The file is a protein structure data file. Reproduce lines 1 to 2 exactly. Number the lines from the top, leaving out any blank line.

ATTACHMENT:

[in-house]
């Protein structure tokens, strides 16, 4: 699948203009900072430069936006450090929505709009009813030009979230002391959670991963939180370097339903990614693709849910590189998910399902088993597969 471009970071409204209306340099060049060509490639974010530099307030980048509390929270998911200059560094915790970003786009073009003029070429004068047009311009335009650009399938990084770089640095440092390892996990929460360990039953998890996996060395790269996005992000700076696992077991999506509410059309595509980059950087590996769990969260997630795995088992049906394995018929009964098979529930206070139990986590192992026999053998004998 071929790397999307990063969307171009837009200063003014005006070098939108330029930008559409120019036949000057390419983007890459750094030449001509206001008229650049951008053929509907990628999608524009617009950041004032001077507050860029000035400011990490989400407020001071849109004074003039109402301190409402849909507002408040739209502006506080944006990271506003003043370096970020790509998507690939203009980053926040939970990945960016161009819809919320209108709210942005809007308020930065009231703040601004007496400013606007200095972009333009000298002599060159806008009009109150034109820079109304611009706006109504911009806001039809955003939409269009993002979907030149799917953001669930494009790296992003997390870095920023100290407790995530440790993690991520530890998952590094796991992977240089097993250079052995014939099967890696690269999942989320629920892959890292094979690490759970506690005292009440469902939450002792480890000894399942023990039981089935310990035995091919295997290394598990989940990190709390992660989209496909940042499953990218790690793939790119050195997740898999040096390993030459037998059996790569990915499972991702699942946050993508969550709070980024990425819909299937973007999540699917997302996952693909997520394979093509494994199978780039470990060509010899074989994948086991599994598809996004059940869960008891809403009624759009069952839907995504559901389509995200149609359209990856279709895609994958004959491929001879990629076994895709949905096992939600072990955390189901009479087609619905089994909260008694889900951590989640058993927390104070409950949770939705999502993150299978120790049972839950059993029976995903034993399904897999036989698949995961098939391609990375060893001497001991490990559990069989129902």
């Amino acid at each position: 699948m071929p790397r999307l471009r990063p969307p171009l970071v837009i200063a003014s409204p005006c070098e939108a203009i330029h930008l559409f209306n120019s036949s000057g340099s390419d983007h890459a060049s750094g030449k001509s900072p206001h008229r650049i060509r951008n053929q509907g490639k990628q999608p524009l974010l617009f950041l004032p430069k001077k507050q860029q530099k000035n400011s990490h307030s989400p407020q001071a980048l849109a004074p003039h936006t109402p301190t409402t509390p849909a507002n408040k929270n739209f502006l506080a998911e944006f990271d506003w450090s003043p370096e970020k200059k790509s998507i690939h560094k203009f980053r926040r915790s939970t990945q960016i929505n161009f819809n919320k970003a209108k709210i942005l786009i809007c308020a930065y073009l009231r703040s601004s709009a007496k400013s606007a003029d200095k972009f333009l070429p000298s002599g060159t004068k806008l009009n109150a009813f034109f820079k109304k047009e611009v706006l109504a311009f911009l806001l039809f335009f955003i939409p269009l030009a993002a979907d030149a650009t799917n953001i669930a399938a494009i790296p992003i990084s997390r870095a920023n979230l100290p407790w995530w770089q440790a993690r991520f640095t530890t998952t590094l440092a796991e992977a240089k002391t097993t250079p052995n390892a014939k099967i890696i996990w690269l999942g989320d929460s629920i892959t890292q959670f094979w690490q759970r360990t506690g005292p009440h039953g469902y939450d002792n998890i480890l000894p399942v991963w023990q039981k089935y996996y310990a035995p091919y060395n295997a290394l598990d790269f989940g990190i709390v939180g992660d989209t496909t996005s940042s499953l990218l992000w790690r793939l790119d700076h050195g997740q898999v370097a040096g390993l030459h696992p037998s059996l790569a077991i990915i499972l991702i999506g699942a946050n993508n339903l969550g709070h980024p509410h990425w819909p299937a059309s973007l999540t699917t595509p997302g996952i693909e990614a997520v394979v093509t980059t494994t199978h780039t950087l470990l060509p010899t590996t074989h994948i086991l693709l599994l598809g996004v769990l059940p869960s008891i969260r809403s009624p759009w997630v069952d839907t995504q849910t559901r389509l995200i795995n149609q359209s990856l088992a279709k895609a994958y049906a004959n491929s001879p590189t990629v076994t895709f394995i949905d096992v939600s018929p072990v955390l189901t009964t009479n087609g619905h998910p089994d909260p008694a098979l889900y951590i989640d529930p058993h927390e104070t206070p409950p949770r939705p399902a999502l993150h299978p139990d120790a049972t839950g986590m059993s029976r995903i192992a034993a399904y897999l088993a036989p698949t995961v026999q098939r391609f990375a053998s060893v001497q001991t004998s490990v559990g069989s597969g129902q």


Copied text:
[in-house]
């Protein structure tokens, strides 16, 4: 699948203009900072430069936006450090929505709009009813030009979230002391959670991963939180370097339903990614693709849910590189998910399902088993597969 471009970071409204209306340099060049060509490639974010530099307030980048509390929270998911200059560094915790970003786009073009003029070429004068047009311009335009650009399938990084770089640095440092390892996990929460360990039953998890996996060395790269996005992000700076696992077991999506509410059309595509980059950087590996769990969260997630795995088992049906394995018929009964098979529930206070139990986590192992026999053998004998 071929790397999307990063969307171009837009200063003014005006070098939108330029930008559409120019036949000057390419983007890459750094030449001509206001008229650049951008053929509907990628999608524009617009950041004032001077507050860029000035400011990490989400407020001071849109004074003039109402301190409402849909507002408040739209502006506080944006990271506003003043370096970020790509998507690939203009980053926040939970990945960016161009819809919320209108709210942005809007308020930065009231703040601004007496400013606007200095972009333009000298002599060159806008009009109150034109820079109304611009706006109504911009806001039809955003939409269009993002979907030149799917953001669930494009790296992003997390870095920023100290407790995530440790993690991520530890998952590094796991992977240089097993250079052995014939099967890696690269999942989320629920892959890292094979690490759970506690005292009440469902939450002792480890000894399942023990039981089935310990035995091919295997290394598990989940990190709390992660989209496909940042499953990218790690793939790119050195997740898999040096390993030459037998059996790569990915499972991702699942946050993508969550709070980024990425819909299937973007999540699917997302996952693909997520394979093509494994199978780039470990060509010899074989994948086991599994598809996004059940869960008891809403009624759009069952839907995504559901389509995200149609359209990856279709895609994958004959491929001879990629076994895709949905096992939600072990955390189901009479087609619905089994909260008694889900951590989640058993927390104070409950949770939705999502993150299978120790049972839950059993029976995903034993399904897999036989698949995961098939391609990375060893001497001991490990559990069989129902």